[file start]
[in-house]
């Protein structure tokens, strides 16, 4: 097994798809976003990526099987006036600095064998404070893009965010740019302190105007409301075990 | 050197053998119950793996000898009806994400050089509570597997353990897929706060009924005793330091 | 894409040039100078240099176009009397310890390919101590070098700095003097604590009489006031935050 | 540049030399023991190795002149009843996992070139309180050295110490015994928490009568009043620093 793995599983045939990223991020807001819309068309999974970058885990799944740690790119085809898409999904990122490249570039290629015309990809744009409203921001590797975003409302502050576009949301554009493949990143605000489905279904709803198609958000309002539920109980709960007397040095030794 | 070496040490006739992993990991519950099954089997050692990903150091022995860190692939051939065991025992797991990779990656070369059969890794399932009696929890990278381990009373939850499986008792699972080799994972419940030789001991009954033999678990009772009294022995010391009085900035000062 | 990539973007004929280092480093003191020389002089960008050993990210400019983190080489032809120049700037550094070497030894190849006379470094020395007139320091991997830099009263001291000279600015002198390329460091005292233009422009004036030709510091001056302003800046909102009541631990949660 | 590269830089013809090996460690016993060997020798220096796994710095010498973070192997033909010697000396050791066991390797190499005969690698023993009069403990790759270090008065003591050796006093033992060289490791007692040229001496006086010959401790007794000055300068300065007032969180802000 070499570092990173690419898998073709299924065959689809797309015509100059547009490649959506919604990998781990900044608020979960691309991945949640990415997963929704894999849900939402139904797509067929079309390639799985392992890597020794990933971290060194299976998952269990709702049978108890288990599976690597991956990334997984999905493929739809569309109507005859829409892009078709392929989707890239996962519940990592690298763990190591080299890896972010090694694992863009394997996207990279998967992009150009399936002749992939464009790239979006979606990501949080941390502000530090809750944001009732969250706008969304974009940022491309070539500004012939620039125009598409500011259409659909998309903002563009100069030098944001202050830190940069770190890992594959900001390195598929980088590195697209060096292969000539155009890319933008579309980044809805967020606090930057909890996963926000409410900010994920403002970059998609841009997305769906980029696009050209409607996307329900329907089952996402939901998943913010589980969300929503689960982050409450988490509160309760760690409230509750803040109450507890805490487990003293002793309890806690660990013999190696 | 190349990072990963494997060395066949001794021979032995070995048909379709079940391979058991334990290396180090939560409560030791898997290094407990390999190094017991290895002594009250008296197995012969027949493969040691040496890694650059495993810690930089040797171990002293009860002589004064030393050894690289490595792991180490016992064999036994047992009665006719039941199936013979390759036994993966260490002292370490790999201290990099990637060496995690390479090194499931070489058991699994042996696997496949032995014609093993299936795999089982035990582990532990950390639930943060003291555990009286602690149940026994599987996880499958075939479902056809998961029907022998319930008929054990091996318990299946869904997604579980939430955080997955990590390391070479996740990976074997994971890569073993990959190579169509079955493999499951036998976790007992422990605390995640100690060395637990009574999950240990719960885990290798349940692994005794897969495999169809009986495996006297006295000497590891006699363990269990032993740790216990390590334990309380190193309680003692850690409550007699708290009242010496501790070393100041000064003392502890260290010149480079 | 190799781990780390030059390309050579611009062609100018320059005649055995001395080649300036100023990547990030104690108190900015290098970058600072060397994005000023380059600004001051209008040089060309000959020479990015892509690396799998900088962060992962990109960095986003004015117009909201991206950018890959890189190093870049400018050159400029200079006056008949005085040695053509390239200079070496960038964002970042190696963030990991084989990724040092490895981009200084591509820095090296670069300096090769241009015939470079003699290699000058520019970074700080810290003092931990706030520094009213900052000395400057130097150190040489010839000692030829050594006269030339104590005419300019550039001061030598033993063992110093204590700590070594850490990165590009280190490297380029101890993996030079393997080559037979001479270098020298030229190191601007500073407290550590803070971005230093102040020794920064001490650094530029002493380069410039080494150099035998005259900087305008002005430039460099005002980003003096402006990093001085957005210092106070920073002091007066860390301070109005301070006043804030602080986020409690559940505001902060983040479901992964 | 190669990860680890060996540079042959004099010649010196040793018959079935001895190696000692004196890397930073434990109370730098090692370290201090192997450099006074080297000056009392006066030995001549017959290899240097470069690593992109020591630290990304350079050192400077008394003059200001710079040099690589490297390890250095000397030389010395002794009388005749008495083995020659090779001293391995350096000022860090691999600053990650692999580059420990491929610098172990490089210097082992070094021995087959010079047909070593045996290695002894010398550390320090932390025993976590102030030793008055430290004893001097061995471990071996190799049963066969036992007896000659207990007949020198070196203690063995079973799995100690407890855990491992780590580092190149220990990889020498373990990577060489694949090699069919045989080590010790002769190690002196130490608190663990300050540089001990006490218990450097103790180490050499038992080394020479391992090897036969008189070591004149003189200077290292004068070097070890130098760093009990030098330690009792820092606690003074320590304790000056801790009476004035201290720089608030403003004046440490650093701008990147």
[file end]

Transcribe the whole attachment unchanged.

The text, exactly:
[in-house]
């Protein structure tokens, strides 16, 4: 097994798809976003990526099987006036600095064998404070893009965010740019302190105007409301075990 | 050197053998119950793996000898009806994400050089509570597997353990897929706060009924005793330091 | 894409040039100078240099176009009397310890390919101590070098700095003097604590009489006031935050 | 540049030399023991190795002149009843996992070139309180050295110490015994928490009568009043620093 793995599983045939990223991020807001819309068309999974970058885990799944740690790119085809898409999904990122490249570039290629015309990809744009409203921001590797975003409302502050576009949301554009493949990143605000489905279904709803198609958000309002539920109980709960007397040095030794 | 070496040490006739992993990991519950099954089997050692990903150091022995860190692939051939065991025992797991990779990656070369059969890794399932009696929890990278381990009373939850499986008792699972080799994972419940030789001991009954033999678990009772009294022995010391009085900035000062 | 990539973007004929280092480093003191020389002089960008050993990210400019983190080489032809120049700037550094070497030894190849006379470094020395007139320091991997830099009263001291000279600015002198390329460091005292233009422009004036030709510091001056302003800046909102009541631990949660 | 590269830089013809090996460690016993060997020798220096796994710095010498973070192997033909010697000396050791066991390797190499005969690698023993009069403990790759270090008065003591050796006093033992060289490791007692040229001496006086010959401790007794000055300068300065007032969180802000 070499570092990173690419898998073709299924065959689809797309015509100059547009490649959506919604990998781990900044608020979960691309991945949640990415997963929704894999849900939402139904797509067929079309390639799985392992890597020794990933971290060194299976998952269990709702049978108890288990599976690597991956990334997984999905493929739809569309109507005859829409892009078709392929989707890239996962519940990592690298763990190591080299890896972010090694694992863009394997996207990279998967992009150009399936002749992939464009790239979006979606990501949080941390502000530090809750944001009732969250706008969304974009940022491309070539500004012939620039125009598409500011259409659909998309903002563009100069030098944001202050830190940069770190890992594959900001390195598929980088590195697209060096292969000539155009890319933008579309980044809805967020606090930057909890996963926000409410900010994920403002970059998609841009997305769906980029696009050209409607996307329900329907089952996402939901998943913010589980969300929503689960982050409450988490509160309760760690409230509750803040109450507890805490487990003293002793309890806690660990013999190696 | 190349990072990963494997060395066949001794021979032995070995048909379709079940391979058991334990290396180090939560409560030791898997290094407990390999190094017991290895002594009250008296197995012969027949493969040691040496890694650059495993810690930089040797171990002293009860002589004064030393050894690289490595792991180490016992064999036994047992009665006719039941199936013979390759036994993966260490002292370490790999201290990099990637060496995690390479090194499931070489058991699994042996696997496949032995014609093993299936795999089982035990582990532990950390639930943060003291555990009286602690149940026994599987996880499958075939479902056809998961029907022998319930008929054990091996318990299946869904997604579980939430955080997955990590390391070479996740990976074997994971890569073993990959190579169509079955493999499951036998976790007992422990605390995640100690060395637990009574999950240990719960885990290798349940692994005794897969495999169809009986495996006297006295000497590891006699363990269990032993740790216990390590334990309380190193309680003692850690409550007699708290009242010496501790070393100041000064003392502890260290010149480079 | 190799781990780390030059390309050579611009062609100018320059005649055995001395080649300036100023990547990030104690108190900015290098970058600072060397994005000023380059600004001051209008040089060309000959020479990015892509690396799998900088962060992962990109960095986003004015117009909201991206950018890959890189190093870049400018050159400029200079006056008949005085040695053509390239200079070496960038964002970042190696963030990991084989990724040092490895981009200084591509820095090296670069300096090769241009015939470079003699290699000058520019970074700080810290003092931990706030520094009213900052000395400057130097150190040489010839000692030829050594006269030339104590005419300019550039001061030598033993063992110093204590700590070594850490990165590009280190490297380029101890993996030079393997080559037979001479270098020298030229190191601007500073407290550590803070971005230093102040020794920064001490650094530029002493380069410039080494150099035998005259900087305008002005430039460099005002980003003096402006990093001085957005210092106070920073002091007066860390301070109005301070006043804030602080986020409690559940505001902060983040479901992964 | 190669990860680890060996540079042959004099010649010196040793018959079935001895190696000692004196890397930073434990109370730098090692370290201090192997450099006074080297000056009392006066030995001549017959290899240097470069690593992109020591630290990304350079050192400077008394003059200001710079040099690589490297390890250095000397030389010395002794009388005749008495083995020659090779001293391995350096000022860090691999600053990650692999580059420990491929610098172990490089210097082992070094021995087959010079047909070593045996290695002894010398550390320090932390025993976590102030030793008055430290004893001097061995471990071996190799049963066969036992007896000659207990007949020198070196203690063995079973799995100690407890855990491992780590580092190149220990990889020498373990990577060489694949090699069919045989080590010790002769190690002196130490608190663990300050540089001990006490218990450097103790180490050499038992080394020479391992090897036969008189070591004149003189200077290292004068070097070890130098760093009990030098330690009792820092606690003074320590304790000056801790009476004035201290720089608030403003004046440490650093701008990147």